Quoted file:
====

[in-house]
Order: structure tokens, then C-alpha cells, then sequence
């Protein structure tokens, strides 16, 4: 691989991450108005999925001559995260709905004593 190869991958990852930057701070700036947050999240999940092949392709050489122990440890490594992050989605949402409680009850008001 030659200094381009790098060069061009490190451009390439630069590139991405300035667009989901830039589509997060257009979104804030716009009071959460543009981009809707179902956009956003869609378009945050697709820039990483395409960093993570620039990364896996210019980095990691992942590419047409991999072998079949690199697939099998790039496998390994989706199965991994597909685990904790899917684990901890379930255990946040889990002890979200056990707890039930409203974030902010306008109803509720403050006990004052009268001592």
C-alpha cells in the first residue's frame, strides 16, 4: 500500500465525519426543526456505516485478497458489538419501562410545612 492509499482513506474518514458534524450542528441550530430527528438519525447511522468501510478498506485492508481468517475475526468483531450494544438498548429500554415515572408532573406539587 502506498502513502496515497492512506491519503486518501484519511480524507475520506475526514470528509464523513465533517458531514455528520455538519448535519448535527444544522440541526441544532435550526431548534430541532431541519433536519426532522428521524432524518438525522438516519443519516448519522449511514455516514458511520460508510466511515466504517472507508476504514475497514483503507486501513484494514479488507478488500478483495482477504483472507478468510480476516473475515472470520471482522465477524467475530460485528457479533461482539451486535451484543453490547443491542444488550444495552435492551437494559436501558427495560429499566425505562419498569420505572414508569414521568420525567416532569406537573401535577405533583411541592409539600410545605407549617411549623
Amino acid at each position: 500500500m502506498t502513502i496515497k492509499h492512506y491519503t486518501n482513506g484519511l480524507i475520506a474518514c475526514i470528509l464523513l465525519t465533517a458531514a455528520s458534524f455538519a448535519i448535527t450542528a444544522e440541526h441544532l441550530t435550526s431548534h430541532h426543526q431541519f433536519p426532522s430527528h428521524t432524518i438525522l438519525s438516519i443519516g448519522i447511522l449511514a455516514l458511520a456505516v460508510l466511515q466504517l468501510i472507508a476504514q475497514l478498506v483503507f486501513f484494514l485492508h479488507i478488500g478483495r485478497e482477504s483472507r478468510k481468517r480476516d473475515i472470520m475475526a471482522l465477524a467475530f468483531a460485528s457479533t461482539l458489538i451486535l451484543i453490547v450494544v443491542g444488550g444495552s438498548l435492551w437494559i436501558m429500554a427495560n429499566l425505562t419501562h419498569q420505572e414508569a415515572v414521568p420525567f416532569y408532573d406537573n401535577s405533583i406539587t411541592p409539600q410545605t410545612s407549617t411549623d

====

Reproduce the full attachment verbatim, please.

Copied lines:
[in-house]
Order: structure tokens, then C-alpha cells, then sequence
């Protein structure tokens, strides 16, 4: 691989991450108005999925001559995260709905004593 190869991958990852930057701070700036947050999240999940092949392709050489122990440890490594992050989605949402409680009850008001 030659200094381009790098060069061009490190451009390439630069590139991405300035667009989901830039589509997060257009979104804030716009009071959460543009981009809707179902956009956003869609378009945050697709820039990483395409960093993570620039990364896996210019980095990691992942590419047409991999072998079949690199697939099998790039496998390994989706199965991994597909685990904790899917684990901890379930255990946040889990002890979200056990707890039930409203974030902010306008109803509720403050006990004052009268001592």
C-alpha cells in the first residue's frame, strides 16, 4: 500500500465525519426543526456505516485478497458489538419501562410545612 492509499482513506474518514458534524450542528441550530430527528438519525447511522468501510478498506485492508481468517475475526468483531450494544438498548429500554415515572408532573406539587 502506498502513502496515497492512506491519503486518501484519511480524507475520506475526514470528509464523513465533517458531514455528520455538519448535519448535527444544522440541526441544532435550526431548534430541532431541519433536519426532522428521524432524518438525522438516519443519516448519522449511514455516514458511520460508510466511515466504517472507508476504514475497514483503507486501513484494514479488507478488500478483495482477504483472507478468510480476516473475515472470520471482522465477524467475530460485528457479533461482539451486535451484543453490547443491542444488550444495552435492551437494559436501558427495560429499566425505562419498569420505572414508569414521568420525567416532569406537573401535577405533583411541592409539600410545605407549617411549623
Amino acid at each position: 500500500m502506498t502513502i496515497k492509499h492512506y491519503t486518501n482513506g484519511l480524507i475520506a474518514c475526514i470528509l464523513l465525519t465533517a458531514a455528520s458534524f455538519a448535519i448535527t450542528a444544522e440541526h441544532l441550530t435550526s431548534h430541532h426543526q431541519f433536519p426532522s430527528h428521524t432524518i438525522l438519525s438516519i443519516g448519522i447511522l449511514a455516514l458511520a456505516v460508510l466511515q466504517l468501510i472507508a476504514q475497514l478498506v483503507f486501513f484494514l485492508h479488507i478488500g478483495r485478497e482477504s483472507r478468510k481468517r480476516d473475515i472470520m475475526a471482522l465477524a467475530f468483531a460485528s457479533t461482539l458489538i451486535l451484543i453490547v450494544v443491542g444488550g444495552s438498548l435492551w437494559i436501558m429500554a427495560n429499566l425505562t419501562h419498569q420505572e414508569a415515572v414521568p420525567f416532569y408532573d406537573n401535577s405533583i406539587t411541592p409539600q410545605t410545612s407549617t411549623d